How to Think Straight About the Advice of SEO Influencers

Line art depicting social influence on SEO

SEO influencers are everywhere. You see these popular personalities popping up with their videos, emails, and social media campaigns. You see them speaking at conventions, promoting their businesses and selling their books. They amass followers that boost their message until it becomes THE prevalent message—or, at least, right up until the next influencer takes the spotlight with even more sensationalized claims.

To some extent, you might say that this is just the way the internet works. The problem is that, a lot of the time, the advice these influencers are giving is over-simplified, over-blown, or outright misleading. And it ends up hurting law firms more than helping them. 

That’s why we’re here today. We absolutely applaud you for wanting to learn more about law firm SEO and marketing yourself online, but we also don’t want you to end up being the hamster in an SEO influencer’s experiment. 

So, before you’re tempted to fall for the wrong hype, let’s talk about how to think straight about the claims of SEO influencers. 

Why So Many Popular “SEO Experts” Actually Give Pretty Terrible Advice

Let’s be clear—not every influencer is terrible. There are plenty of good SEO educators out there that provide valuable information and help lawyers make wiser decisions about their law firms. Unfortunately, they’re not the majority. The nature of the game means that reasonable, evidence-based education isn’t always at the top of the social media hotlist on any given day. Instead, it’s usually whoever is shouting the most outrageous thing the loudest. So, you can see the problem. 

That’s why it’s so important to think about why SEO influencing is a “thing,” who rises to the top in that competition for the spotlight, and why potential influencers are so motivated to spread bad advice.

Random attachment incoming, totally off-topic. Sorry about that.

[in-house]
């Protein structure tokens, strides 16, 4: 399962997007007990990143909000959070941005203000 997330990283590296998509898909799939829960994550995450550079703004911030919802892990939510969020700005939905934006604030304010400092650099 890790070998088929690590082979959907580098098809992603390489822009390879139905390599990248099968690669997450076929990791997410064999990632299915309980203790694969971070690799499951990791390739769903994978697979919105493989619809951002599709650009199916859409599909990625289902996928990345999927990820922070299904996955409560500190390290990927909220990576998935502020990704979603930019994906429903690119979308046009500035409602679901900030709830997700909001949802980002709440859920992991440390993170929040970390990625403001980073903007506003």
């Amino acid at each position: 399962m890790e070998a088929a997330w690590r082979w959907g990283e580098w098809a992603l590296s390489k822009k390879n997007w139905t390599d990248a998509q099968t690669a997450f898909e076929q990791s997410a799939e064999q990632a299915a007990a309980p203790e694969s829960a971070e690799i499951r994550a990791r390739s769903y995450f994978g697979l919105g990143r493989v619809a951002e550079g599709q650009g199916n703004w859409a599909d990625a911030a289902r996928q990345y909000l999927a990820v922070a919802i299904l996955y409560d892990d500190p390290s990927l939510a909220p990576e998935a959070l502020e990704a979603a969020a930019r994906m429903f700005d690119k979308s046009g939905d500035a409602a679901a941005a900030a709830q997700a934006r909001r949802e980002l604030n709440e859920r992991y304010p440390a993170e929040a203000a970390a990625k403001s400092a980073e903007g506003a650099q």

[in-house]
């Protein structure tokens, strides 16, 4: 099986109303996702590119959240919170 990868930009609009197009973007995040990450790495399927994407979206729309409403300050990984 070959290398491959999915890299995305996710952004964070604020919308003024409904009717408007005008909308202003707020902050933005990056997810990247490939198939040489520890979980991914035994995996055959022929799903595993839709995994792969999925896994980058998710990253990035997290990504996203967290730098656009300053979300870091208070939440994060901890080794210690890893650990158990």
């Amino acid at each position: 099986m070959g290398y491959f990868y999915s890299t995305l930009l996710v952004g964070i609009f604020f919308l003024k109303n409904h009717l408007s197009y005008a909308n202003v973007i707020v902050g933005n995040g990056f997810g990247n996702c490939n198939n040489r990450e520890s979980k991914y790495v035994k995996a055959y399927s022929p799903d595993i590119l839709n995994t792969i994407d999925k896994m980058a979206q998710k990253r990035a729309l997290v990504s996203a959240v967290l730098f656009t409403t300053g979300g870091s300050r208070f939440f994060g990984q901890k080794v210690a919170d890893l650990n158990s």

Ultimately, influencers need clicks and constant new attention to keep going. That means that they often focus on:  

  • Constant novelty. Influencers often go wild talking about new tech or techniques in the SEO world. It’s not that the “old” way is bad or even outdated; it’s just that no one else already has 20 videos about the newest thing!
  • Clickbait headlines. Even if every other expert you know advises caution, you’re still going to be curious about a video with a title like, “Your Law Firm Will DIE If You Don’t Do This One Thing.” It’s called “clickbait” because it works—even if it doesn’t necessarily deliver on its promises or make claims based on verifiable facts. (Psst…find out how to drive clicks like clickbait without disappointing or misleading your audience.) 
  • Niche ideas. Solid, general advice is boring. That’s especially true if you’re releasing videos every day or trying to get a leg up over your competition. So, lots of influencers choose to focus on highly niche ideas or squabble over tiny facets of an issue to capture interest. With enough repetition, these molehill issues seem like mountains, especially if you’re not already an expert yourself. 
  • Polarizing opinions. It’s easy to get clicks and attention for controversial ideas. So, whether it’s intentional or not, there’s a tendency to take a very black-and-white stance on SEO issues that are a lot more nuanced than they seem once you’ve done some real research.  

That’s the influencer’s world. They latch onto new techniques, small facets of strategy, and potential loopholes to drive interest. Their advice comes with clickbait-y titles, and it’s reinforced by 20 other influencers trying to jump on the bandwagon or join the fray. There’s no avoiding it!